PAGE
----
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Revista Española de Enfermedades Digestivas

Print version ISSN 1130-0108

Rev. esp. enferm. dig. vol.108 n.9 Madrid Sep. 2016




The missing piece



Andreia Albuquerque, Margarida Marques and Guilherme Macedo

Department of Gastroenterology. Centro Hospitalar São João. Porto, Portugal



A 59-year-old female, without a relevant past medical history or medication intake, was admitted to the Emergency Department due to sudden dysphagia after having eaten bread and the suspicion of food impactation.

An upper endoscopy revealed an indeterminate, bluish foreign body in the mid esophagus (Fig. 1) that was extracted with a forceps. After removal, it was clear that it was a puzzle piece (Fig. 2). The patient recalled that, earlier that day, she had been playing with a puzzle with her granddaughter, while she was eating bread.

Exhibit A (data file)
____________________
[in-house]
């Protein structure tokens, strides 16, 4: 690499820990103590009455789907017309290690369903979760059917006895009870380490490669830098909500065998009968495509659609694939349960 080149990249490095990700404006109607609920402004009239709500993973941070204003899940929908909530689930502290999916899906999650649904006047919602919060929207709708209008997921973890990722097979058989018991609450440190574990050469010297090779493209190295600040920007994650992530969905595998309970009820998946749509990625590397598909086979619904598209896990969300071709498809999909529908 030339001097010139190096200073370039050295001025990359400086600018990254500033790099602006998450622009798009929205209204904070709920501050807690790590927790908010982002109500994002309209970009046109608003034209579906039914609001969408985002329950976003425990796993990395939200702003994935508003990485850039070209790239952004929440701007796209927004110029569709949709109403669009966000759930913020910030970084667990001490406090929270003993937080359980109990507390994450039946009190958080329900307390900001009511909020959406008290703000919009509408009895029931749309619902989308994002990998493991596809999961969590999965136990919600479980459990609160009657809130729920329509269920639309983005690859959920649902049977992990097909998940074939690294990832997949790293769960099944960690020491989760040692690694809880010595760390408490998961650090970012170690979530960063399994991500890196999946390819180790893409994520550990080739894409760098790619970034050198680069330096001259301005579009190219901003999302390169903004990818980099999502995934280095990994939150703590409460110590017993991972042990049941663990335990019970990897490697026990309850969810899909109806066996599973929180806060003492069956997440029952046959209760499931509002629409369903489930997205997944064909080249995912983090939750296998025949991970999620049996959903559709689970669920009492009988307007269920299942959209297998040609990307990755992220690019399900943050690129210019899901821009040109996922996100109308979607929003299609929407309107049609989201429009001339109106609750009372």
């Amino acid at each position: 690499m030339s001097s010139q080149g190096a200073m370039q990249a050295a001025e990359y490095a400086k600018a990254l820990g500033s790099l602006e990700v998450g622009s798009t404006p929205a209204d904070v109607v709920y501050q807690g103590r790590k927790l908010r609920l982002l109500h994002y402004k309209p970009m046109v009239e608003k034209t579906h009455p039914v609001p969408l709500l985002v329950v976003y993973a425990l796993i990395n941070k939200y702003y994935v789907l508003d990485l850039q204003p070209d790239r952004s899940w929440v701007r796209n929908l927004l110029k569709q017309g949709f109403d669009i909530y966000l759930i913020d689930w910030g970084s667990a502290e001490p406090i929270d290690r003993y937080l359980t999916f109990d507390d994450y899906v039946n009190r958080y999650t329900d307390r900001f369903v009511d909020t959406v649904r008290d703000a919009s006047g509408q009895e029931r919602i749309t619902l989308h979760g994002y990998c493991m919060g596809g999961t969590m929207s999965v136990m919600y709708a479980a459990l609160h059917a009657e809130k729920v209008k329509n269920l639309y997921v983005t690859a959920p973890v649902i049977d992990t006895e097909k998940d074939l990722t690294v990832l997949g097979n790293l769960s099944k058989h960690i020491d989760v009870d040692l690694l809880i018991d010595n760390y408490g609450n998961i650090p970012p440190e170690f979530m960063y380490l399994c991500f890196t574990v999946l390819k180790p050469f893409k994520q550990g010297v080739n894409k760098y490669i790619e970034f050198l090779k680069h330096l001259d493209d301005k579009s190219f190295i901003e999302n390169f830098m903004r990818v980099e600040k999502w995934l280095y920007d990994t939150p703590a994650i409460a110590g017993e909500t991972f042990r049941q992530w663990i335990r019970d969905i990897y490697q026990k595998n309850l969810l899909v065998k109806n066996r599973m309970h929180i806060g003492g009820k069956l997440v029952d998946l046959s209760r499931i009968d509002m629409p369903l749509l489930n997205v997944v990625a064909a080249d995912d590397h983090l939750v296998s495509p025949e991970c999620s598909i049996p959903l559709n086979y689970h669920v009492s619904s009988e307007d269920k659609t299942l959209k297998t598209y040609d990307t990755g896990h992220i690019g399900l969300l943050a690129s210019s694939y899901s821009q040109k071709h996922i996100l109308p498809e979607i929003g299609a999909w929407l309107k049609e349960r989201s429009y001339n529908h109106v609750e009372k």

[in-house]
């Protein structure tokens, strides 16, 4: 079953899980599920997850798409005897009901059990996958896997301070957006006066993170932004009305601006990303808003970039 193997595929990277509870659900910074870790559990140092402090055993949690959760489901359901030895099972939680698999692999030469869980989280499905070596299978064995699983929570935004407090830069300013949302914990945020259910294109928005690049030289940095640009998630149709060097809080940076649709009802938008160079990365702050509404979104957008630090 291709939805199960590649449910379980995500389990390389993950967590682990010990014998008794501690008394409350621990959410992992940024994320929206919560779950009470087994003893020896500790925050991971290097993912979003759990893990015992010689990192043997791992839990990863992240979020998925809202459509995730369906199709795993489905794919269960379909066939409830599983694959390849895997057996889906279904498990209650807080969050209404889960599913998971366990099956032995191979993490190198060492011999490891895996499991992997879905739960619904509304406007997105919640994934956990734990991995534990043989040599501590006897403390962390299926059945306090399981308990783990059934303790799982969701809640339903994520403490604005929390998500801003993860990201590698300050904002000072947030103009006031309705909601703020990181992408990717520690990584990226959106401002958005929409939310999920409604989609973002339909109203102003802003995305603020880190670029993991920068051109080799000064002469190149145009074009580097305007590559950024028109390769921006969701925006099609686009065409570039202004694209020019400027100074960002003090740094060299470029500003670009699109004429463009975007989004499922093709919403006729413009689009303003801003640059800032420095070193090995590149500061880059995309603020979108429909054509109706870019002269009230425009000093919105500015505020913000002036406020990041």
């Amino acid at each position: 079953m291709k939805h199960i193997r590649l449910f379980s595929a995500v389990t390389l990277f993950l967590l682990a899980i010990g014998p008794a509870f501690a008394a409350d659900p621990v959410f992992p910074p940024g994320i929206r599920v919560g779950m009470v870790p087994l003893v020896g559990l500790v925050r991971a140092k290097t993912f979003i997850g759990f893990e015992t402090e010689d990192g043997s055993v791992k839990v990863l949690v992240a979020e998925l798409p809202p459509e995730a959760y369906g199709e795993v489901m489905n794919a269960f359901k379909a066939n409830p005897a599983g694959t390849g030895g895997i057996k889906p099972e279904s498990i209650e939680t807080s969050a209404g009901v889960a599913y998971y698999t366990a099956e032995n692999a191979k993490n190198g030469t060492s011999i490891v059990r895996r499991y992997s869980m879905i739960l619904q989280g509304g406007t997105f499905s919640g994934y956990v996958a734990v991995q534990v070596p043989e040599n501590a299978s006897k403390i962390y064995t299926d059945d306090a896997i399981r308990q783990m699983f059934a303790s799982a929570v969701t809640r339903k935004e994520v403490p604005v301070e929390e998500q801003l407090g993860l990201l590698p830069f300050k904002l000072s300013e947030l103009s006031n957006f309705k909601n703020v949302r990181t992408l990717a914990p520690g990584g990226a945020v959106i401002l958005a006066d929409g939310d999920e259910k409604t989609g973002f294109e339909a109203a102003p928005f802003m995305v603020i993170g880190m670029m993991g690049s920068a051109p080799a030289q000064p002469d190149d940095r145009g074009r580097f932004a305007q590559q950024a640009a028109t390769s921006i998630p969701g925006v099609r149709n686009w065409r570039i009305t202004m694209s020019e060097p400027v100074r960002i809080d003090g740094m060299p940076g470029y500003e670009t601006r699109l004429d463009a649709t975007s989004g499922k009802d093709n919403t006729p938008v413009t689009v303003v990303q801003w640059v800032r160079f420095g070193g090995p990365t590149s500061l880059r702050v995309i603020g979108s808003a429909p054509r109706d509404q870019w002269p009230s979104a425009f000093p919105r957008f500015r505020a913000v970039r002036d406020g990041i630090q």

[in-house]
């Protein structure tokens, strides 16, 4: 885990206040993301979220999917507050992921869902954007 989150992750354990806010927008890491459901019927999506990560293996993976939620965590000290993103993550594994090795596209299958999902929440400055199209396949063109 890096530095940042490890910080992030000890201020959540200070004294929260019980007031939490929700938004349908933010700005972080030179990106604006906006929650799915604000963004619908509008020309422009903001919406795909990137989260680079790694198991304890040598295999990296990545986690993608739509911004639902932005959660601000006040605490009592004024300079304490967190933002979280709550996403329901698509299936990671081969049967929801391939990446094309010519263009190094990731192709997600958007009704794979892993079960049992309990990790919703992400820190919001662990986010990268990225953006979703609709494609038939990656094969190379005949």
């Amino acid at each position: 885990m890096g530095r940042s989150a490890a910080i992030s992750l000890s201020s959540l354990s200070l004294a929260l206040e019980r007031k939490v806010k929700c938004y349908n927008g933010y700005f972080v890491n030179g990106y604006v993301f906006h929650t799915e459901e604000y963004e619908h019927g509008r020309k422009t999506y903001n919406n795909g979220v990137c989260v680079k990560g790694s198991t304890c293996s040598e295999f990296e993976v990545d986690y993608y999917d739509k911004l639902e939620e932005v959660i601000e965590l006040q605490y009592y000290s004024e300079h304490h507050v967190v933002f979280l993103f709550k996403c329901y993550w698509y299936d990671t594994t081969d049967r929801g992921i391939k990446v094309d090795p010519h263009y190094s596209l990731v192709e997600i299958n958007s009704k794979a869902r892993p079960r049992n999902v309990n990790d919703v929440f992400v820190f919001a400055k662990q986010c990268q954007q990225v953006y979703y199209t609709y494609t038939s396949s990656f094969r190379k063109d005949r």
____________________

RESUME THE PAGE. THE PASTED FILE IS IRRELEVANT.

Puzzle pieces as an ingested foreign body in the adult population are very uncommon. The most common cause of esophageal foreign body obstruction in adults is meat bolus impaction above a pre-existing distal esophageal ring, peptic or malignant esophageal stricture, or eosinophilic esophagitis (1). The majority of foreign body ingestions occur in the pediatric population; in adults, individuals with psychiatric disorders, development delay, alcohol intoxication and incarceration are more prone to foreign body ingestion. The majority of ingested foreign bodies pass spontaneously and mortality rates are extremely low (2).



1. Triadafilopoulos G, Roorda A, Akiyama J. Update on foreign bodies in the esophagus: Diagnosis and management. Curr Gastroenterol Rep 2013;15:317. DOI: 10.1007/s11894-013-0317-5.         [ Links ]

2. ASGE Standards of Practice Committee, Ikenberry SO, Jue TL, et al. Management of ingested foreign bodies and food impactions. Gastrointest Endosc 2011;73:1085-91. DOI: 10.1016/j.gie.2010.11.010.         [ Links ]